Fritz Walter: The legend lives on

  • Today is the 100th anniversary of the birth of Fritz Walter

  • Walter captained the "Miracle of Berne" team in 1954

  • "The strength that he gave to football can still be felt today"

"He was a special person: he had a big heart but was humble to go with it and always ready to help out. If someone asked him to do something and he thought that it was important, he lent a hand. And of course he was a good footballer, a world-class player in our era, I can assure you of that. When he had something to say to us, he found inspiring words and was very convincing. What he said carried weight. He didn’t shout – he just explained everything clearly so that everyone understood."

Those are the words of Horst Eckel, speaking about his former team-mate Fritz Walter, who would have been 100 years old today. Together they were part of the famous 1954 FIFA World Cup™-winning team that gave Germany its first title. Franz Beckenbauer, who went on to win the World Cup twice himself (in 1974 as a player and 1990 as a coach), previously described Walter as "without a doubt the most important German footballer of the century".

When you think of Walter, you think of Kaiserslautern, the Germany national team and the Final of the 1954 World Cup in Switzerland. The attacking midfielder spent the entirety of his storied career with the Rhineland team, while for his country, he was the first to receive the UEFA Golden Player award ahead of the likes of Beckenbauer, Gerd Muller and Lothar Matthaus.

In the Final of the 1954 World Cup, he led the German team to the "Miracle of Berne", one of the biggest upsets in the history of the tournament – a 3-2 win over a seemingly unbeatable Hungary side that had thrashed the Mannschaft 8-3 in the group stage.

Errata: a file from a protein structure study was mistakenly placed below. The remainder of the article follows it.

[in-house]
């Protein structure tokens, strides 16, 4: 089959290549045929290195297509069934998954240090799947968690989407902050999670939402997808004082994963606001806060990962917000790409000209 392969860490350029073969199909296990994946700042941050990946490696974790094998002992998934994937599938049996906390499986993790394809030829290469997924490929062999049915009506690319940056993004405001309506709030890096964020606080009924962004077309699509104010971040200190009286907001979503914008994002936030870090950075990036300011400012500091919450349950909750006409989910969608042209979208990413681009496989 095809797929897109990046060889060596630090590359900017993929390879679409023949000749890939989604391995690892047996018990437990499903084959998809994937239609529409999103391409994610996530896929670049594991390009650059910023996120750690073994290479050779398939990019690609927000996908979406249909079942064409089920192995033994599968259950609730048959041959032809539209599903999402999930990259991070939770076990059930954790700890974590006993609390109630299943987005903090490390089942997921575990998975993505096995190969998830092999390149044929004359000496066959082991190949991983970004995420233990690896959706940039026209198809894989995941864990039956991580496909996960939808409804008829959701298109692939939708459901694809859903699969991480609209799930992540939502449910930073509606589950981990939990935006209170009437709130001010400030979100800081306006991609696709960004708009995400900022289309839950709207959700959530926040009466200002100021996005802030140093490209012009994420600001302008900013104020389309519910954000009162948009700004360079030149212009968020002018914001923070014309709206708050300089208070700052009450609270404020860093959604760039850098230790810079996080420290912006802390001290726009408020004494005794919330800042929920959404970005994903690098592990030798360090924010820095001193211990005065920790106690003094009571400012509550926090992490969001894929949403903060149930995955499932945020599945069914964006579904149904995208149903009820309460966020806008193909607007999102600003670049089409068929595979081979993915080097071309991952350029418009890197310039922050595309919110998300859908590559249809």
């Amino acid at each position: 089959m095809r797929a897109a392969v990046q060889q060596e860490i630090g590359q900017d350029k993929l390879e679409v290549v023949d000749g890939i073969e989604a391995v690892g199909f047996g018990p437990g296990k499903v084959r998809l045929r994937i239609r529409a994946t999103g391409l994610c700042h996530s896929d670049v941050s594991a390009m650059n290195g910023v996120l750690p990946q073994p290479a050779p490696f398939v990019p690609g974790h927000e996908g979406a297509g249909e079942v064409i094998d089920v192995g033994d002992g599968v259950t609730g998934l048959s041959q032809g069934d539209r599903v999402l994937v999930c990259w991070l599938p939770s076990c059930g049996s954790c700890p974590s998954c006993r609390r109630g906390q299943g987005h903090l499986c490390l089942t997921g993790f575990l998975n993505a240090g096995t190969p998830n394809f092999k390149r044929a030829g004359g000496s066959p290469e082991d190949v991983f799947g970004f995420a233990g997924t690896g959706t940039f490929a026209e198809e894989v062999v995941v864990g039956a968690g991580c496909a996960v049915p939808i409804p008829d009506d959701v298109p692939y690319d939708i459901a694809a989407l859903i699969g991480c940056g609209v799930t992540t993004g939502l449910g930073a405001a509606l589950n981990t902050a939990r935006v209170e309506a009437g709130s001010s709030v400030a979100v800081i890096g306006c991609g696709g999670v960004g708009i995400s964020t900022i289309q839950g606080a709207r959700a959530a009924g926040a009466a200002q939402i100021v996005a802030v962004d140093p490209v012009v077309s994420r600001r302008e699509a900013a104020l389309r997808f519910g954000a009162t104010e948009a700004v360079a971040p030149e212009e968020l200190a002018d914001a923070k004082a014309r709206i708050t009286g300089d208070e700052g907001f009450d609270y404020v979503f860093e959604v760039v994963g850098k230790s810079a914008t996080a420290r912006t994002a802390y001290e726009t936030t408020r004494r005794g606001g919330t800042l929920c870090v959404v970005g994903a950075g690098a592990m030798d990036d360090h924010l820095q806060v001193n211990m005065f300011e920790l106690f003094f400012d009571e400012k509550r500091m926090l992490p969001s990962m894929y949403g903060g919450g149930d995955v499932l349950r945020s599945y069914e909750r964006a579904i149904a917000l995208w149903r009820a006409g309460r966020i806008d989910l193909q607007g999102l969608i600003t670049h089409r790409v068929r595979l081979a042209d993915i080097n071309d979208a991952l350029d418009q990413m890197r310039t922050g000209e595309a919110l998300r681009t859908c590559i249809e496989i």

Some 60 million Germans were sitting by their radios when the final whistle was blown and heard the words of a highly emotional Herbert Zimmermann shouting into the microphone: "It’s over! It’s over! The game is over! Germany are world champions, defeating Hungary three goals to two in the Final in Berne". It was an absolute sensation.

Fritz Walter in figures

  • Born: 31 October 1920

  • Died: 17 June 2002

  • 61 international appearances (33 goals)

  • First player to be added to Germany’s hall of fame

  • FIFA World Cup winner 1954

  • German league winner 1951 and 1953

  • FIFA Order of Merit holder

  • Played for Kaiserslautern for 30 years (384 matches, 327 goals)

The man from Kaiserslautern is still revered today throughout the country, and on his 65th birthday in 1985, the club changed the name of their ground from the Arena auf dem Betzenberg to the Fritz-Walter-Stadion. The Red Devils, who have since slipped down into the third division, have a very particular way of honouring their club legend, with a creative work of art mown into the pitch featuring a silhouette of Walter in action.

A few weeks ago, Walter was given another honour when he became the third footballer after World Cup-winning coaches Sepp Herberger and Helmut Schon to be depicted on a German stamp. "We all know Fritz Walter as a great footballer, but even after he had hung up his boots, he remained very committed to the game, particularly at youth level," said German federal finance minister Olaf Scholz at the ceremonial unveiling of the stamp, in the presence of the one surviving member of the 1954 team, Horst Eckel.

Briefmarke Fritz Walter 1920-2020 Fussball Weltmeister 1954 zum 100jährigen Geburtstag Deutsche Post 95 ct. *** Stamp Fritz Walter 1920 2020 Soccer World Champion 1954 for the 100th anniversary Deutsche Post 95 ct

Fritz Walter carried the hopes of an entire nation on his shoulders. His performances as captain of the 1954 World Cup-winning team made him into a historical figure. He could always see the big picture and he remained humble throughout his entire li...

DFB President Fritz Keller

I always wanted to be like him as a footballer. Now that my career is over, I can say: 'I've always played for the team - like Fritz Walter.'

Record World Cup goalscorer Miroslav Klose, who also began his career at Kaiserslautern
A number of brothers have scored during World Cup final phases, with Fritz and Ottmar Walter being the first. After them came Rene and Willy van de Kerkhof, Socrates and Rai, and Michael and Brian Laudrup. The Walters are one of only two sets of brothers to win the World Cup, the others being Jack and Bobby Charlton.